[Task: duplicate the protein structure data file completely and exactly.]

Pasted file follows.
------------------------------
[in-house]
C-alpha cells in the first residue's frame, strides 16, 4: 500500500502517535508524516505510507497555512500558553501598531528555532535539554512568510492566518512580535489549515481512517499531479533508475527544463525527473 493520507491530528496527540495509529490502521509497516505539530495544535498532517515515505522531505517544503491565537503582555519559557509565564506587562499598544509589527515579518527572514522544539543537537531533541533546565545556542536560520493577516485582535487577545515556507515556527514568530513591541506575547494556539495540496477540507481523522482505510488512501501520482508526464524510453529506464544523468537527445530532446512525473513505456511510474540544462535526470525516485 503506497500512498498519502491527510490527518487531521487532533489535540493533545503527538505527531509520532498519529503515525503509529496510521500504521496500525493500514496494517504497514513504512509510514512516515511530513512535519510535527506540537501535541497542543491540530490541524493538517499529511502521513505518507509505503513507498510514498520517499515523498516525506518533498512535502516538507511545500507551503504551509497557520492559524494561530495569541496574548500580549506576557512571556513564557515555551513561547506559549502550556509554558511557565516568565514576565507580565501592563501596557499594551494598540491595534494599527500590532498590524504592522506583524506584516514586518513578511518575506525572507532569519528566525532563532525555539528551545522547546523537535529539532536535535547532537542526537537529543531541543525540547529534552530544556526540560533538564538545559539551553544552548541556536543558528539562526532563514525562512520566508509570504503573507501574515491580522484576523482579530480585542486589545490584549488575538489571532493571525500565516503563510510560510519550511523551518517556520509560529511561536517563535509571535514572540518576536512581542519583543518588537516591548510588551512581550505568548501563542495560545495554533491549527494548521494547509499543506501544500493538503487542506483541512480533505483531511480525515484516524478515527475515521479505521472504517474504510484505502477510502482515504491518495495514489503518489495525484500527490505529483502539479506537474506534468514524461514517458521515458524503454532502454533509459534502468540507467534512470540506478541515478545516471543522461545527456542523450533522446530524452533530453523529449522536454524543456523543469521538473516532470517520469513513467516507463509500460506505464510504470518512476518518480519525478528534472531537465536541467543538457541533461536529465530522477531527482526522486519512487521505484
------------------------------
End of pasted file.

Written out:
[in-house]
C-alpha cells in the first residue's frame, strides 16, 4: 500500500502517535508524516505510507497555512500558553501598531528555532535539554512568510492566518512580535489549515481512517499531479533508475527544463525527473 493520507491530528496527540495509529490502521509497516505539530495544535498532517515515505522531505517544503491565537503582555519559557509565564506587562499598544509589527515579518527572514522544539543537537531533541533546565545556542536560520493577516485582535487577545515556507515556527514568530513591541506575547494556539495540496477540507481523522482505510488512501501520482508526464524510453529506464544523468537527445530532446512525473513505456511510474540544462535526470525516485 503506497500512498498519502491527510490527518487531521487532533489535540493533545503527538505527531509520532498519529503515525503509529496510521500504521496500525493500514496494517504497514513504512509510514512516515511530513512535519510535527506540537501535541497542543491540530490541524493538517499529511502521513505518507509505503513507498510514498520517499515523498516525506518533498512535502516538507511545500507551503504551509497557520492559524494561530495569541496574548500580549506576557512571556513564557515555551513561547506559549502550556509554558511557565516568565514576565507580565501592563501596557499594551494598540491595534494599527500590532498590524504592522506583524506584516514586518513578511518575506525572507532569519528566525532563532525555539528551545522547546523537535529539532536535535547532537542526537537529543531541543525540547529534552530544556526540560533538564538545559539551553544552548541556536543558528539562526532563514525562512520566508509570504503573507501574515491580522484576523482579530480585542486589545490584549488575538489571532493571525500565516503563510510560510519550511523551518517556520509560529511561536517563535509571535514572540518576536512581542519583543518588537516591548510588551512581550505568548501563542495560545495554533491549527494548521494547509499543506501544500493538503487542506483541512480533505483531511480525515484516524478515527475515521479505521472504517474504510484505502477510502482515504491518495495514489503518489495525484500527490505529483502539479506537474506534468514524461514517458521515458524503454532502454533509459534502468540507467534512470540506478541515478545516471543522461545527456542523450533522446530524452533530453523529449522536454524543456523543469521538473516532470517520469513513467516507463509500460506505464510504470518512476518518480519525478528534472531537465536541467543538457541533461536529465530522477531527482526522486519512487521505484